Women often compose a large share of participants at risk management events – at sessions and workshops, as well as among the executives, advisers and sales personnel hosting the exhibitors’ stalls set up by the insurance industry.
It could give the impression gender diversity at least has been achieved in the risk industry. In several countries, including France, most of the people working in the sector are women. But if women are a majority among insurance workers, they still represent a minority among the industry’s leaders.
In France, the latest report by l’Observatoire sur les Métiers et les Formations des Salariés de l’Assurance, a think-tank that deals with labour issues in the sector, found that although women represent almost 60% of all insurance workers, they fill a miserly 27% of all executive positions. Ten years ago, the ratio was an even less impressive 16.6%.
Few statistics are available for risk and insurance managers, but the responses to FERMA’s 2014 European Risk and Insurance Report are curiously similar. Of the 850 risk managers from across Europe who replied, only 27% were women.
FERMA interviewed several leading risk professionals in France on the occasion of the 2015 Rencontres de l’AMRAE to learn their views on gender diversity in the risk management and insurance sectors. The picture that emerged shows that there is progress, but plenty more to be achieved, and many companies have still to put the value of diversity into effect in their business.
Some of their comments:
- There are few women on the executive committees of most large companies in France, like most other industries.
- Men are still seen as more natural leaders.
- Where women do play a leadership role in an insurance business, typically the company is not French.
- Working practices are not often family friendly.
- Women may be more risk conscious than male colleagues – good qualities for risk professionals but possibly less valued in candidates for leadership.
- Informal networks are important.
Isabelle Bousquet, Senior Director of Global Business Continuity & Crisis Management at Carlson Wagonlit Travel, believes that not much has changed in terms of parity between men and women in France’s insurance and risk management industries.
“There are still few women in the executive committees of most large companies in France, insurance industry is not much different than other industry,” she said. “Despite progress in the society, it is hard for women to go beyond a certain management level. No woman is a CEO at one of the CAC40 society for instance. In my view, the current situation is progressing more slowly here.”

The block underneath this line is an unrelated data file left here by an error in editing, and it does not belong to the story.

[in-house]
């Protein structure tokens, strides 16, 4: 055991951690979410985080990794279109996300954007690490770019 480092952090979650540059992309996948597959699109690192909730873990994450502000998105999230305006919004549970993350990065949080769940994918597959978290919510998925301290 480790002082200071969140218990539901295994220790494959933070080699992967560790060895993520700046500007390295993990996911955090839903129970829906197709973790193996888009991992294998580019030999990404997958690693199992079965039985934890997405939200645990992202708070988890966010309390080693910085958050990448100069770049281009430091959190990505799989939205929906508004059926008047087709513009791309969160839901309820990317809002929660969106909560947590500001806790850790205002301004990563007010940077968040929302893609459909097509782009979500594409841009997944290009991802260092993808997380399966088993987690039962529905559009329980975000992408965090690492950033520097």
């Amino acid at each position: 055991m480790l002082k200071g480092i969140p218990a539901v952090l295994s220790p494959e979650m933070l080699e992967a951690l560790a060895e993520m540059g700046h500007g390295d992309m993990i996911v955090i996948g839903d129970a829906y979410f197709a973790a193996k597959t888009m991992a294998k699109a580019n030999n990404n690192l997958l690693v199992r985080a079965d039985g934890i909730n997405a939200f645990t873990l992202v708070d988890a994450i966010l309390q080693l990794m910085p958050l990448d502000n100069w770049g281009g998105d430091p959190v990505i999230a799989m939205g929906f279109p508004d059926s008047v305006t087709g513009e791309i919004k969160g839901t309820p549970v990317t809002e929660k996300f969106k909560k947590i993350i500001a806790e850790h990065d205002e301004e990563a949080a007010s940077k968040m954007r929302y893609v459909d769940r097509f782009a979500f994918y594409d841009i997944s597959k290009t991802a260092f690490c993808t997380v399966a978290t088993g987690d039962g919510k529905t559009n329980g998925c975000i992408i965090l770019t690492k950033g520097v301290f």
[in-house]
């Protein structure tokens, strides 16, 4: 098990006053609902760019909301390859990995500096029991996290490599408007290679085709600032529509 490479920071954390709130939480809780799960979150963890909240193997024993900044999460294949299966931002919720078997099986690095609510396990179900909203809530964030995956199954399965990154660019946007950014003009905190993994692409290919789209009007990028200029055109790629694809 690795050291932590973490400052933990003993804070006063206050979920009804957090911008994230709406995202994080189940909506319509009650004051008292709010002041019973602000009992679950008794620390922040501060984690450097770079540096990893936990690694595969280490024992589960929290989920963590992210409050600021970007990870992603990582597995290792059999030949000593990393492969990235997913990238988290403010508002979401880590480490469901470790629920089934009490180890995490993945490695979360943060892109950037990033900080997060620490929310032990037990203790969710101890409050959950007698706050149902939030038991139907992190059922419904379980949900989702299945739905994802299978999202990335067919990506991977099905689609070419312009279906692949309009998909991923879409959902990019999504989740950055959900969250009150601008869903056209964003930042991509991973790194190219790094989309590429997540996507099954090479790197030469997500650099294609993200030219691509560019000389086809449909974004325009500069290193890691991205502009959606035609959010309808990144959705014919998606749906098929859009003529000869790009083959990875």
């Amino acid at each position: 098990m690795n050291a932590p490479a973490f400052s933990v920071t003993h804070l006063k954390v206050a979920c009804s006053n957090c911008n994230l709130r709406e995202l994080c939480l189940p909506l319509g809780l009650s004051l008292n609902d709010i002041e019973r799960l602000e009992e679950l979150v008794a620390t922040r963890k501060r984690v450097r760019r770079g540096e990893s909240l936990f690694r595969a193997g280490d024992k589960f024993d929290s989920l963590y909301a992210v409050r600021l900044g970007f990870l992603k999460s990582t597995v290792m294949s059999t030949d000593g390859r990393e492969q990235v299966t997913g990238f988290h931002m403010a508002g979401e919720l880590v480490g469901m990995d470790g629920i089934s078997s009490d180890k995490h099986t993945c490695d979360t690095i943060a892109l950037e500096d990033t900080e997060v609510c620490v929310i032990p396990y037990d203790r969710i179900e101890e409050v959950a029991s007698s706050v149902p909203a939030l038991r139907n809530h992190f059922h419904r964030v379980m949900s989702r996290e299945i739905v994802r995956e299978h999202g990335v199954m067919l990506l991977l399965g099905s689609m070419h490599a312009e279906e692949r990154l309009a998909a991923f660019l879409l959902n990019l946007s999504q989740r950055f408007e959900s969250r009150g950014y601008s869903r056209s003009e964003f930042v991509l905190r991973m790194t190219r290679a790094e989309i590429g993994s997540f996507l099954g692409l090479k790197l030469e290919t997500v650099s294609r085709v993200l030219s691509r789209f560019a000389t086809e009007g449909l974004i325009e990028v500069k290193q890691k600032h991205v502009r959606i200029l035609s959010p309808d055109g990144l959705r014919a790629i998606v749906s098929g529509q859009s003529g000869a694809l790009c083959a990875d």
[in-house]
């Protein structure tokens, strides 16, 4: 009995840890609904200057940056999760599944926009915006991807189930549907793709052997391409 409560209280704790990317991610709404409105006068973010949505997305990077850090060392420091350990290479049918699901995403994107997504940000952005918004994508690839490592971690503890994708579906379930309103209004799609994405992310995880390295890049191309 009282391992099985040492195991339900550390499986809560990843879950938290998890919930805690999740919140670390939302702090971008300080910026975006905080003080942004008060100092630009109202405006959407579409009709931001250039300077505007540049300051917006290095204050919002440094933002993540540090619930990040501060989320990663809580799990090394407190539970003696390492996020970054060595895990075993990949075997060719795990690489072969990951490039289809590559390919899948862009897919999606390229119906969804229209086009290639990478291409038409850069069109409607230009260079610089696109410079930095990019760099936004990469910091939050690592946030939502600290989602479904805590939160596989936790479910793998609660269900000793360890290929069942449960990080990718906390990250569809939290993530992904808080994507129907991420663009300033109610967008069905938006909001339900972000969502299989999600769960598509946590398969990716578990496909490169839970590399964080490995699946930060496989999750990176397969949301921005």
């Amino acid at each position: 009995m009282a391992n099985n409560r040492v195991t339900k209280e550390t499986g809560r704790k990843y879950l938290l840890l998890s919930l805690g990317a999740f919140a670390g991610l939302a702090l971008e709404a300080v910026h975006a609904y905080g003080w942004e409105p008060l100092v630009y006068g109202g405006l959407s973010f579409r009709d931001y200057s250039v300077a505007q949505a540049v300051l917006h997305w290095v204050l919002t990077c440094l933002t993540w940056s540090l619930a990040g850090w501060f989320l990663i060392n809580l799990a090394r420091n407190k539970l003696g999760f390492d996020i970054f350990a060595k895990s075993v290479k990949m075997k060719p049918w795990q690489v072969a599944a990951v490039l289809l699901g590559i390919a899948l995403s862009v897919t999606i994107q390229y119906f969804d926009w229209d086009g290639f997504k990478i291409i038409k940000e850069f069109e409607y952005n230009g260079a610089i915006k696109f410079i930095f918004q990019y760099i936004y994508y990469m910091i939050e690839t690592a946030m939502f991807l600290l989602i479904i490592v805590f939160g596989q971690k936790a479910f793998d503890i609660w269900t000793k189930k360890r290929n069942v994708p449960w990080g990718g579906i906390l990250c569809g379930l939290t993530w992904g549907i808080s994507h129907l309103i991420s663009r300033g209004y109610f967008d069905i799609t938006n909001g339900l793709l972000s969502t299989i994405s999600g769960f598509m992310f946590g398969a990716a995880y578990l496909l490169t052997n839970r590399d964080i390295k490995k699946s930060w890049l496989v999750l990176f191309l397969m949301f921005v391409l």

Ms Bousquet believes that valuing men more than women when it comes to leadership positions is a bias that afflicts the whole economy and is reflected at the highest echelons of the government as well.
“In many countries, women have been chosen as heads of government without much fuss being created because of their gender,” she said. “But this is still creating lots of debate in France. We have had a female prime minister many years ago, and then never again despite an increasing number of very talented women in politics. Women represent half of the population and a majority of highly educated young adults. The executive committees of most of the largest companies as well as highest level of responsibility in ministers do not reflect this fact.”
In fact, according to Ms Bousquet, in the course of their careers women tend to hit a double wall when they work for French companies.
“Age can as well be perceived as negative on the working market in France. In the 1980s, companies have started what was called early retirement layoff plan. Thirty years later, it is becoming very difficult for people over 50 to find a job, and inside companies employees over that age have less access to promotion,” she said.
Ms Bousquet added: “In America, as in other Anglo-Saxons countries, the mentality is completely different, and it is something that surprised me very positively when I was contacted to work at my current company. I was evaluated only for my professional skills and experience. My gender and age were never in question.”
More “diversity” than “diversité”
The sheer quantity of women taking leadership positions in insurance companies could lead the casual observer to conclude that the female touch is highly valued by boards in France.
In fact, insurance companies that have hired women for top position in the country tend to share a significant and revelatory characteristic: they are not French.
Women have climbed to the very top of the local subsidiaries of American, Swiss and British insurers. But that is not the case in the largest locally owned firms.
“If a man and a woman are competing for the same job, and their profiles are identical, my personal opinion is that the tendency for French firms still is to choose the man,” said Raïa Faby, the head of technical claims at brokers Gras Savoye. “American or Swiss companies seem to act more objectively in this kind of situation.”